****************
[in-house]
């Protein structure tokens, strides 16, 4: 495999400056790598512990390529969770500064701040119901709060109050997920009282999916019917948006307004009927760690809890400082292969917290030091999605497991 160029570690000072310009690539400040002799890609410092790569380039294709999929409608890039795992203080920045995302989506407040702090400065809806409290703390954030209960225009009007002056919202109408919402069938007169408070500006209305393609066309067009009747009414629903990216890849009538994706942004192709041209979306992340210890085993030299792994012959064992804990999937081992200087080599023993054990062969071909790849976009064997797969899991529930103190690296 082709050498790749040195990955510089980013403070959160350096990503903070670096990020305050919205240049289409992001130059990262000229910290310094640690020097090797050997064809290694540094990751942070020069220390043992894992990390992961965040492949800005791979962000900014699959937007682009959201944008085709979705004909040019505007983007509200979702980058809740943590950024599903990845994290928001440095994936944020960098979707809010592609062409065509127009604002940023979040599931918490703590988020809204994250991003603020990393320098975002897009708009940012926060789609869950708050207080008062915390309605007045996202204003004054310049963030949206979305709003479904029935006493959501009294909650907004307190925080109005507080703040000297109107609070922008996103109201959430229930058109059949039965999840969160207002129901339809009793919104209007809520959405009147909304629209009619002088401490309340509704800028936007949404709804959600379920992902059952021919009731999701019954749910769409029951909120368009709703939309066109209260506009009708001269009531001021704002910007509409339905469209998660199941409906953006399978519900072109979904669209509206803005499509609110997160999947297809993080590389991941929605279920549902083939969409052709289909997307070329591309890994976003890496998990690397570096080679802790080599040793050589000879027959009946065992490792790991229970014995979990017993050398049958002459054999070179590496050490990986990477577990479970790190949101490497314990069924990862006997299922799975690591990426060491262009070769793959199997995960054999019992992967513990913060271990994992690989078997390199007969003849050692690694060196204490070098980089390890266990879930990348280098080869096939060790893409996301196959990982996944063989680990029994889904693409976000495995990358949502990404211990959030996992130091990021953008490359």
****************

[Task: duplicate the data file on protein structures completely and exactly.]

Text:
[in-house]
């Protein structure tokens, strides 16, 4: 495999400056790598512990390529969770500064701040119901709060109050997920009282999916019917948006307004009927760690809890400082292969917290030091999605497991 160029570690000072310009690539400040002799890609410092790569380039294709999929409608890039795992203080920045995302989506407040702090400065809806409290703390954030209960225009009007002056919202109408919402069938007169408070500006209305393609066309067009009747009414629903990216890849009538994706942004192709041209979306992340210890085993030299792994012959064992804990999937081992200087080599023993054990062969071909790849976009064997797969899991529930103190690296 082709050498790749040195990955510089980013403070959160350096990503903070670096990020305050919205240049289409992001130059990262000229910290310094640690020097090797050997064809290694540094990751942070020069220390043992894992990390992961965040492949800005791979962000900014699959937007682009959201944008085709979705004909040019505007983007509200979702980058809740943590950024599903990845994290928001440095994936944020960098979707809010592609062409065509127009604002940023979040599931918490703590988020809204994250991003603020990393320098975002897009708009940012926060789609869950708050207080008062915390309605007045996202204003004054310049963030949206979305709003479904029935006493959501009294909650907004307190925080109005507080703040000297109107609070922008996103109201959430229930058109059949039965999840969160207002129901339809009793919104209007809520959405009147909304629209009619002088401490309340509704800028936007949404709804959600379920992902059952021919009731999701019954749910769409029951909120368009709703939309066109209260506009009708001269009531001021704002910007509409339905469209998660199941409906953006399978519900072109979904669209509206803005499509609110997160999947297809993080590389991941929605279920549902083939969409052709289909997307070329591309890994976003890496998990690397570096080679802790080599040793050589000879027959009946065992490792790991229970014995979990017993050398049958002459054999070179590496050490990986990477577990479970790190949101490497314990069924990862006997299922799975690591990426060491262009070769793959199997995960054999019992992967513990913060271990994992690989078997390199007969003849050692690694060196204490070098980089390890266990879930990348280098080869096939060790893409996301196959990982996944063989680990029994889904693409976000495995990358949502990404211990959030996992130091990021953008490359």